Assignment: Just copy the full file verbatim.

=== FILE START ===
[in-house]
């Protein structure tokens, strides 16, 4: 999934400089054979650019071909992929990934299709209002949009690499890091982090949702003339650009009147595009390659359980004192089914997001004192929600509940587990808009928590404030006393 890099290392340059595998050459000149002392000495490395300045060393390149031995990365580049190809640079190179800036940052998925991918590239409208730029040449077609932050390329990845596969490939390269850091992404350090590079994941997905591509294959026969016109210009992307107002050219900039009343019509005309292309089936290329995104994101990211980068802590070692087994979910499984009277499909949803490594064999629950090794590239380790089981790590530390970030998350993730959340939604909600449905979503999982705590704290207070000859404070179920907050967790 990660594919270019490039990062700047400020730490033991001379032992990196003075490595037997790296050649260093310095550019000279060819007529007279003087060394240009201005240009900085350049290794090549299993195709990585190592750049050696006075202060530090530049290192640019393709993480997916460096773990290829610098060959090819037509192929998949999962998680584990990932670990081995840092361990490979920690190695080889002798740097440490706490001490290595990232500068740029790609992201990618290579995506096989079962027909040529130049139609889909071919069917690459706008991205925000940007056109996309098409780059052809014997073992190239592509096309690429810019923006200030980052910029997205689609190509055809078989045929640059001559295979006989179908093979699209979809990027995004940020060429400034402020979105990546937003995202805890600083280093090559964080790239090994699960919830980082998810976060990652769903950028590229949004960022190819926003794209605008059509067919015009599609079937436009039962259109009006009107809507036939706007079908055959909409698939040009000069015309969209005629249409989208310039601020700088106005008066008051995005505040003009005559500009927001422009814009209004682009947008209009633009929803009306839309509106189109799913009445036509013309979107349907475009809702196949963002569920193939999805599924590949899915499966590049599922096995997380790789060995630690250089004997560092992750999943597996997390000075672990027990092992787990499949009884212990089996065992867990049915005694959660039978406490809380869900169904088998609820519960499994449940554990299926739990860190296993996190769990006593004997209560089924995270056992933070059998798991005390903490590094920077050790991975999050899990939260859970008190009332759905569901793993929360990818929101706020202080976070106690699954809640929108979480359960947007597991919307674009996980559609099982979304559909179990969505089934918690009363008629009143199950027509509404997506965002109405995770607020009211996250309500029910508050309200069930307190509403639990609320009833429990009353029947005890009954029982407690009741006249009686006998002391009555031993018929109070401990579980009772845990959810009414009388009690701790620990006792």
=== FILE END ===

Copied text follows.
[in-house]
């Protein structure tokens, strides 16, 4: 999934400089054979650019071909992929990934299709209002949009690499890091982090949702003339650009009147595009390659359980004192089914997001004192929600509940587990808009928590404030006393 890099290392340059595998050459000149002392000495490395300045060393390149031995990365580049190809640079190179800036940052998925991918590239409208730029040449077609932050390329990845596969490939390269850091992404350090590079994941997905591509294959026969016109210009992307107002050219900039009343019509005309292309089936290329995104994101990211980068802590070692087994979910499984009277499909949803490594064999629950090794590239380790089981790590530390970030998350993730959340939604909600449905979503999982705590704290207070000859404070179920907050967790 990660594919270019490039990062700047400020730490033991001379032992990196003075490595037997790296050649260093310095550019000279060819007529007279003087060394240009201005240009900085350049290794090549299993195709990585190592750049050696006075202060530090530049290192640019393709993480997916460096773990290829610098060959090819037509192929998949999962998680584990990932670990081995840092361990490979920690190695080889002798740097440490706490001490290595990232500068740029790609992201990618290579995506096989079962027909040529130049139609889909071919069917690459706008991205925000940007056109996309098409780059052809014997073992190239592509096309690429810019923006200030980052910029997205689609190509055809078989045929640059001559295979006989179908093979699209979809990027995004940020060429400034402020979105990546937003995202805890600083280093090559964080790239090994699960919830980082998810976060990652769903950028590229949004960022190819926003794209605008059509067919015009599609079937436009039962259109009006009107809507036939706007079908055959909409698939040009000069015309969209005629249409989208310039601020700088106005008066008051995005505040003009005559500009927001422009814009209004682009947008209009633009929803009306839309509106189109799913009445036509013309979107349907475009809702196949963002569920193939999805599924590949899915499966590049599922096995997380790789060995630690250089004997560092992750999943597996997390000075672990027990092992787990499949009884212990089996065992867990049915005694959660039978406490809380869900169904088998609820519960499994449940554990299926739990860190296993996190769990006593004997209560089924995270056992933070059998798991005390903490590094920077050790991975999050899990939260859970008190009332759905569901793993929360990818929101706020202080976070106690699954809640929108979480359960947007597991919307674009996980559609099982979304559909179990969505089934918690009363008629009143199950027509509404997506965002109405995770607020009211996250309500029910508050309200069930307190509403639990609320009833429990009353029947005890009954029982407690009741006249009686006998002391009555031993018929109070401990579980009772845990959810009414009388009690701790620990006792």